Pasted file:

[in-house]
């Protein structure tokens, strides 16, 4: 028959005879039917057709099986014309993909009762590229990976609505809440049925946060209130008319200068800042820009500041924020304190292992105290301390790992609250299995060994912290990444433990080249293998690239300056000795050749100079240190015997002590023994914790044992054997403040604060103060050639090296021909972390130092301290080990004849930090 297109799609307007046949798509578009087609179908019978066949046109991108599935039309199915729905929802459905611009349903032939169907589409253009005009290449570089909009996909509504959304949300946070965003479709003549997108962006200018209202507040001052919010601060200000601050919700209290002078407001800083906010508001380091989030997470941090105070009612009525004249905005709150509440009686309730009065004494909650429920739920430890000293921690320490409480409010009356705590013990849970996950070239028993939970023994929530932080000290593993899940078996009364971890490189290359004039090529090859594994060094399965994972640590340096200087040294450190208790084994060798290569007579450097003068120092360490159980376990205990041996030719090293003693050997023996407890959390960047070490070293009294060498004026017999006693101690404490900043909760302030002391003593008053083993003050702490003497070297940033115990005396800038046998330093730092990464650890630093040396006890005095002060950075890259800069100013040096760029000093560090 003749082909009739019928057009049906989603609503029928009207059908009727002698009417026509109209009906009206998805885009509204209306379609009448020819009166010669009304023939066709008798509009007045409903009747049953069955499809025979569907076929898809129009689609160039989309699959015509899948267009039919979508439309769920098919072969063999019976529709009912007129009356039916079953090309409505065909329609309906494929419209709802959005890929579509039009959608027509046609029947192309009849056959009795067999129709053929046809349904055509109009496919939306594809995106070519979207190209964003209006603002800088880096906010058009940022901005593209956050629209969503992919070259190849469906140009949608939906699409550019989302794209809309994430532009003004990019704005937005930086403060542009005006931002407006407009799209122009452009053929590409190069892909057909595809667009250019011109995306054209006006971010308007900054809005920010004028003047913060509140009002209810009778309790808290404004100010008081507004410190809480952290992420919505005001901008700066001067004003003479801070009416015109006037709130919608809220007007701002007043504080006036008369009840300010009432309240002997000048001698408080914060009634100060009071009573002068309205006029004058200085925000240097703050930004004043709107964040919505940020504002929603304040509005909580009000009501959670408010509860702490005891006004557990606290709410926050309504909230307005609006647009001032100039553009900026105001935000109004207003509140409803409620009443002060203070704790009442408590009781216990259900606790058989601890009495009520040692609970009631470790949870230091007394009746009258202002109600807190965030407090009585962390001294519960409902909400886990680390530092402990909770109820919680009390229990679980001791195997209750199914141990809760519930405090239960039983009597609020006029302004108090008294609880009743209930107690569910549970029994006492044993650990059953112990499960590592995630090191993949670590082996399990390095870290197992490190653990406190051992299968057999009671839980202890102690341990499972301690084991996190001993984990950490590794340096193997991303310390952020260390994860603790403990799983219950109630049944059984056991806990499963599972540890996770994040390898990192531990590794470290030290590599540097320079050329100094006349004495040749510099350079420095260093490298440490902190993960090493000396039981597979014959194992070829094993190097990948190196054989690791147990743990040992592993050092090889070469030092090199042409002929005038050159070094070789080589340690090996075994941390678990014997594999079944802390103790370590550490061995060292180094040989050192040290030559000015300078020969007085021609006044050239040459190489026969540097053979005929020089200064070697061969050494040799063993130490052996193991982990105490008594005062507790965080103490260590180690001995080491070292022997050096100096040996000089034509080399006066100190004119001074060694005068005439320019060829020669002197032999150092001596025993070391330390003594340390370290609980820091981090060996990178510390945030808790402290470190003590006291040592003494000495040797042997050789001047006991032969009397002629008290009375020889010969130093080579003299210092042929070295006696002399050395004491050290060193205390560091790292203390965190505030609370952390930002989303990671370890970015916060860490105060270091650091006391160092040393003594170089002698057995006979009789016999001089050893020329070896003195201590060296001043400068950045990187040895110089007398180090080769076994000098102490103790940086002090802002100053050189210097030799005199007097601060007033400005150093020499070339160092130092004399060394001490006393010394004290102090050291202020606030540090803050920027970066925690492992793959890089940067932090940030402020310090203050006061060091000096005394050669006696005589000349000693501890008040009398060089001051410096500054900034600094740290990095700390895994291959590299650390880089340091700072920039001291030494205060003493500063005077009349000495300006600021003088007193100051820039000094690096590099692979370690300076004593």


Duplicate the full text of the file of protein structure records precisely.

[in-house]
């Protein structure tokens, strides 16, 4: 028959005879039917057709099986014309993909009762590229990976609505809440049925946060209130008319200068800042820009500041924020304190292992105290301390790992609250299995060994912290990444433990080249293998690239300056000795050749100079240190015997002590023994914790044992054997403040604060103060050639090296021909972390130092301290080990004849930090 297109799609307007046949798509578009087609179908019978066949046109991108599935039309199915729905929802459905611009349903032939169907589409253009005009290449570089909009996909509504959304949300946070965003479709003549997108962006200018209202507040001052919010601060200000601050919700209290002078407001800083906010508001380091989030997470941090105070009612009525004249905005709150509440009686309730009065004494909650429920739920430890000293921690320490409480409010009356705590013990849970996950070239028993939970023994929530932080000290593993899940078996009364971890490189290359004039090529090859594994060094399965994972640590340096200087040294450190208790084994060798290569007579450097003068120092360490159980376990205990041996030719090293003693050997023996407890959390960047070490070293009294060498004026017999006693101690404490900043909760302030002391003593008053083993003050702490003497070297940033115990005396800038046998330093730092990464650890630093040396006890005095002060950075890259800069100013040096760029000093560090 003749082909009739019928057009049906989603609503029928009207059908009727002698009417026509109209009906009206998805885009509204209306379609009448020819009166010669009304023939066709008798509009007045409903009747049953069955499809025979569907076929898809129009689609160039989309699959015509899948267009039919979508439309769920098919072969063999019976529709009912007129009356039916079953090309409505065909329609309906494929419209709802959005890929579509039009959608027509046609029947192309009849056959009795067999129709053929046809349904055509109009496919939306594809995106070519979207190209964003209006603002800088880096906010058009940022901005593209956050629209969503992919070259190849469906140009949608939906699409550019989302794209809309994430532009003004990019704005937005930086403060542009005006931002407006407009799209122009452009053929590409190069892909057909595809667009250019011109995306054209006006971010308007900054809005920010004028003047913060509140009002209810009778309790808290404004100010008081507004410190809480952290992420919505005001901008700066001067004003003479801070009416015109006037709130919608809220007007701002007043504080006036008369009840300010009432309240002997000048001698408080914060009634100060009071009573002068309205006029004058200085925000240097703050930004004043709107964040919505940020504002929603304040509005909580009000009501959670408010509860702490005891006004557990606290709410926050309504909230307005609006647009001032100039553009900026105001935000109004207003509140409803409620009443002060203070704790009442408590009781216990259900606790058989601890009495009520040692609970009631470790949870230091007394009746009258202002109600807190965030407090009585962390001294519960409902909400886990680390530092402990909770109820919680009390229990679980001791195997209750199914141990809760519930405090239960039983009597609020006029302004108090008294609880009743209930107690569910549970029994006492044993650990059953112990499960590592995630090191993949670590082996399990390095870290197992490190653990406190051992299968057999009671839980202890102690341990499972301690084991996190001993984990950490590794340096193997991303310390952020260390994860603790403990799983219950109630049944059984056991806990499963599972540890996770994040390898990192531990590794470290030290590599540097320079050329100094006349004495040749510099350079420095260093490298440490902190993960090493000396039981597979014959194992070829094993190097990948190196054989690791147990743990040992592993050092090889070469030092090199042409002929005038050159070094070789080589340690090996075994941390678990014997594999079944802390103790370590550490061995060292180094040989050192040290030559000015300078020969007085021609006044050239040459190489026969540097053979005929020089200064070697061969050494040799063993130490052996193991982990105490008594005062507790965080103490260590180690001995080491070292022997050096100096040996000089034509080399006066100190004119001074060694005068005439320019060829020669002197032999150092001596025993070391330390003594340390370290609980820091981090060996990178510390945030808790402290470190003590006291040592003494000495040797042997050789001047006991032969009397002629008290009375020889010969130093080579003299210092042929070295006696002399050395004491050290060193205390560091790292203390965190505030609370952390930002989303990671370890970015916060860490105060270091650091006391160092040393003594170089002698057995006979009789016999001089050893020329070896003195201590060296001043400068950045990187040895110089007398180090080769076994000098102490103790940086002090802002100053050189210097030799005199007097601060007033400005150093020499070339160092130092004399060394001490006393010394004290102090050291202020606030540090803050920027970066925690492992793959890089940067932090940030402020310090203050006061060091000096005394050669006696005589000349000693501890008040009398060089001051410096500054900034600094740290990095700390895994291959590299650390880089340091700072920039001291030494205060003493500063005077009349000495300006600021003088007193100051820039000094690096590099692979370690300076004593």